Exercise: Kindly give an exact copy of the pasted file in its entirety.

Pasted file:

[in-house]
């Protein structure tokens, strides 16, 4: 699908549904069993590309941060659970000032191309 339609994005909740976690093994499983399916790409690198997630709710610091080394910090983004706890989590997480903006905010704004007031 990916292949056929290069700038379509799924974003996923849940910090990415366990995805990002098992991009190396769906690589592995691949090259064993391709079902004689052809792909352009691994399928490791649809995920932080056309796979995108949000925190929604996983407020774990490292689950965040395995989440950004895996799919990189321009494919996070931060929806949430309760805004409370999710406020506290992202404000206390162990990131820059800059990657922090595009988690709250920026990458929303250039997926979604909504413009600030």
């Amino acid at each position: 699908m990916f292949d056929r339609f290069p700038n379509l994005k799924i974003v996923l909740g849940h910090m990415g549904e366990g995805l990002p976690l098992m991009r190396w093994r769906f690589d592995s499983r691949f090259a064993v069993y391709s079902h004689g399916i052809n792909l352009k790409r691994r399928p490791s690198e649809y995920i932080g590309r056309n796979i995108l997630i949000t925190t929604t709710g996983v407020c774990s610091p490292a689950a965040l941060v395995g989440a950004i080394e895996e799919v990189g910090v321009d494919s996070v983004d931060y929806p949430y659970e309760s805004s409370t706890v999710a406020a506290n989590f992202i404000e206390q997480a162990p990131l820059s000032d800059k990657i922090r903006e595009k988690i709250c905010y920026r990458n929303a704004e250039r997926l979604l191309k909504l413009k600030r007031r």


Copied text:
[in-house]
């Protein structure tokens, strides 16, 4: 699908549904069993590309941060659970000032191309 339609994005909740976690093994499983399916790409690198997630709710610091080394910090983004706890989590997480903006905010704004007031 990916292949056929290069700038379509799924974003996923849940910090990415366990995805990002098992991009190396769906690589592995691949090259064993391709079902004689052809792909352009691994399928490791649809995920932080056309796979995108949000925190929604996983407020774990490292689950965040395995989440950004895996799919990189321009494919996070931060929806949430309760805004409370999710406020506290992202404000206390162990990131820059800059990657922090595009988690709250920026990458929303250039997926979604909504413009600030």
């Amino acid at each position: 699908m990916f292949d056929r339609f290069p700038n379509l994005k799924i974003v996923l909740g849940h910090m990415g549904e366990g995805l990002p976690l098992m991009r190396w093994r769906f690589d592995s499983r691949f090259a064993v069993y391709s079902h004689g399916i052809n792909l352009k790409r691994r399928p490791s690198e649809y995920i932080g590309r056309n796979i995108l997630i949000t925190t929604t709710g996983v407020c774990s610091p490292a689950a965040l941060v395995g989440a950004i080394e895996e799919v990189g910090v321009d494919s996070v983004d931060y929806p949430y659970e309760s805004s409370t706890v999710a406020a506290n989590f992202i404000e206390q997480a162990p990131l820059s000032d800059k990657i922090r903006e595009k988690i709250c905010y920026r990458n929303a704004e250039r997926l979604l191309k909504l413009k600030r007031r």